Alison Brenner, PhD, MPH, deputy director of research for the Decision Support Lab at the Cecil G Sheps Center for Health Services, was first author and Dan Reuland, MD, MPH, a UNC Lineberger member and professor in the UNC School of Medicine, was senior author of a paper published in the American Journal of Preventive Medicine. Multiple other UNC researchers were collaborators on the study, called “Colorectal Cancer Screening in Vulnerable Patients.”
Researchers wanted to gauge whether the use of a screening decision aid could improve communication between physicians and vulnerable patients about colorectal cancer screening. They found that a decision aid that’s available in English and in Spanish, and used before primary care visits, could improve patient-reported communications and decision making outcomes in a racially and ethnically divers safety net clinical population.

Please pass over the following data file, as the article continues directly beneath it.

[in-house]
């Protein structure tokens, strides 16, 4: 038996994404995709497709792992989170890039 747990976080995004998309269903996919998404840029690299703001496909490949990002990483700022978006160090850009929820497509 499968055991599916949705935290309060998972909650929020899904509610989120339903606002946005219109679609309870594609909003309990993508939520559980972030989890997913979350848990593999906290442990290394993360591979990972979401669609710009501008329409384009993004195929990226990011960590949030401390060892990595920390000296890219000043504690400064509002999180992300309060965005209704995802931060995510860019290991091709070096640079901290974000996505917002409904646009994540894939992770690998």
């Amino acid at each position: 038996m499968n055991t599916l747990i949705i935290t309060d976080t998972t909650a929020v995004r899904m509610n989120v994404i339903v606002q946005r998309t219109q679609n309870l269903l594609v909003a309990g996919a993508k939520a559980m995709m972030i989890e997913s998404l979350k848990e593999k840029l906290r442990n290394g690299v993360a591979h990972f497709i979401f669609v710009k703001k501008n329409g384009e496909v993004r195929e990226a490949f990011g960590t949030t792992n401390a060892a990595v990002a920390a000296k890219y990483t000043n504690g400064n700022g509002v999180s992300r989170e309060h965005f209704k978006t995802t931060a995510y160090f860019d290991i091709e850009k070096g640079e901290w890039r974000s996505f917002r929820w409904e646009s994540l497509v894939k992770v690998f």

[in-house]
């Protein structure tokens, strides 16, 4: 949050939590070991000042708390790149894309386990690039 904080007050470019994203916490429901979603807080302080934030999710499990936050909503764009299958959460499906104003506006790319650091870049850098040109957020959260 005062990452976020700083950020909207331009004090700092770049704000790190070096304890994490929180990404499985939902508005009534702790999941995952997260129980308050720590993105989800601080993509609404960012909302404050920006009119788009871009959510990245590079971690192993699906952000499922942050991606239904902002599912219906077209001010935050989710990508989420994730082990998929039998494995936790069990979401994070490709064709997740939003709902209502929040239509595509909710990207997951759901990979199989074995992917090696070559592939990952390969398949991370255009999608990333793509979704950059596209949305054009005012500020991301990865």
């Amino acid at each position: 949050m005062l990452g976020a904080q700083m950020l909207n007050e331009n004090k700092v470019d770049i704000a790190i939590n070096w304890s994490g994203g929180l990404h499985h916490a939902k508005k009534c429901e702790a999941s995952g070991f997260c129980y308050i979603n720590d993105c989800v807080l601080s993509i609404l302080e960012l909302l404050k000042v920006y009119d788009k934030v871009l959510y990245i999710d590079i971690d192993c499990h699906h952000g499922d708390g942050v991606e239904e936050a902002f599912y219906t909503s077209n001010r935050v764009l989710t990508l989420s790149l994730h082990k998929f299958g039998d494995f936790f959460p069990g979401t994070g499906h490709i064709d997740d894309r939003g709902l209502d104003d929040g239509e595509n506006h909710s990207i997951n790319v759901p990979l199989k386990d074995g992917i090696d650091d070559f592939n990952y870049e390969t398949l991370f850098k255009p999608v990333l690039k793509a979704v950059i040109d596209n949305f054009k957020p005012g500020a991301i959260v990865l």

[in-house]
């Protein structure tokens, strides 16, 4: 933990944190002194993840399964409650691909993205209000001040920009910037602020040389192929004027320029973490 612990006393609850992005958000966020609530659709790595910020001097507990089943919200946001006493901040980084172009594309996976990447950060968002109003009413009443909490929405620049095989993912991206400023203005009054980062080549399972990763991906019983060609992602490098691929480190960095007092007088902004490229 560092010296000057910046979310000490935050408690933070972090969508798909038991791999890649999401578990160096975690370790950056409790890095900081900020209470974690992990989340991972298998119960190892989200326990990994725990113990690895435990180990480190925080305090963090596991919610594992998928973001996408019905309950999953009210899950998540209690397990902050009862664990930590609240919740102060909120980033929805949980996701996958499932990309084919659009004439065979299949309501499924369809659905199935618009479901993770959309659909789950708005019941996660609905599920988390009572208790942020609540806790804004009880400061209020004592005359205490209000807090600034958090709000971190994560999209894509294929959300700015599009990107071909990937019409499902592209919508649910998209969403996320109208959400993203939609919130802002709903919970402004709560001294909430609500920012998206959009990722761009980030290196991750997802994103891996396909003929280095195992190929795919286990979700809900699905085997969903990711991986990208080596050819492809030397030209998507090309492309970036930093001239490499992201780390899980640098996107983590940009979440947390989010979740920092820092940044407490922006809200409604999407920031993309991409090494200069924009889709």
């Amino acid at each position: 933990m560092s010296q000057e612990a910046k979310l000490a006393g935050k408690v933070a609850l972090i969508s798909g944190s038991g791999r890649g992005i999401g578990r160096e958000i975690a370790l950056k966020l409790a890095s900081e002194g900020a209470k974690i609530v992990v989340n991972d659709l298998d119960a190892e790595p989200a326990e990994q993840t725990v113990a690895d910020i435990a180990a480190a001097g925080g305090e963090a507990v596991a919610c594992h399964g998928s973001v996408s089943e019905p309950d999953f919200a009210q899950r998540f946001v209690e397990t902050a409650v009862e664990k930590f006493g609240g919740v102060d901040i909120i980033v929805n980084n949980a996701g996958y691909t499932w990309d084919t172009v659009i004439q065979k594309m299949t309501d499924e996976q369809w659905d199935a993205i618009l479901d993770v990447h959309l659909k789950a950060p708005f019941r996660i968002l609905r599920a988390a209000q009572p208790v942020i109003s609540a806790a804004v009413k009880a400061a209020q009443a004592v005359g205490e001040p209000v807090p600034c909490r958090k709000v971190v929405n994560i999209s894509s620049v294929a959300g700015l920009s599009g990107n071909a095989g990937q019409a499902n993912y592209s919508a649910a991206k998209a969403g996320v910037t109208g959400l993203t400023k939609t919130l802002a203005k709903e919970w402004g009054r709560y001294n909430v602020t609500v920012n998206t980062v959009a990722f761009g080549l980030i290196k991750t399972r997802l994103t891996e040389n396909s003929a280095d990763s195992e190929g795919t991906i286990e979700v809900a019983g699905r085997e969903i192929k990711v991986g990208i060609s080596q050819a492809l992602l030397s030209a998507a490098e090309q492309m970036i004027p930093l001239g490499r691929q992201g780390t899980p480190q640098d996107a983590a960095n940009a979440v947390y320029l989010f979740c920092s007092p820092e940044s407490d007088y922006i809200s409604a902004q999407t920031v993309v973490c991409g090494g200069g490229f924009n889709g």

They wanted to attack the problem because patients with low income, who have low literacy and limited English proficiency have low colorectal cancer screening rates.
“When appropriately informed, primary care patients have distinct preferences for screening tests and are more likely to complete screening when their provider recommends a screening test that they prefer,” Brenner said. “However, studies also show that patients and physicians often have different screening test preferences, physicians are more likely than patients to prefer colonoscopy over stool-based tests, and physicians often misperceive or fail to acknowledge patients’ screening preferences, especially when they differ from their own.”
Brenner said that suggests that improving informed decision making through improved patient knowledge about CRC screening options, as well as shared decision making, through physician offering of a choice of tests and incorporation of patient test preference into the recommendation, may be effective at overcoming some barriers to screening.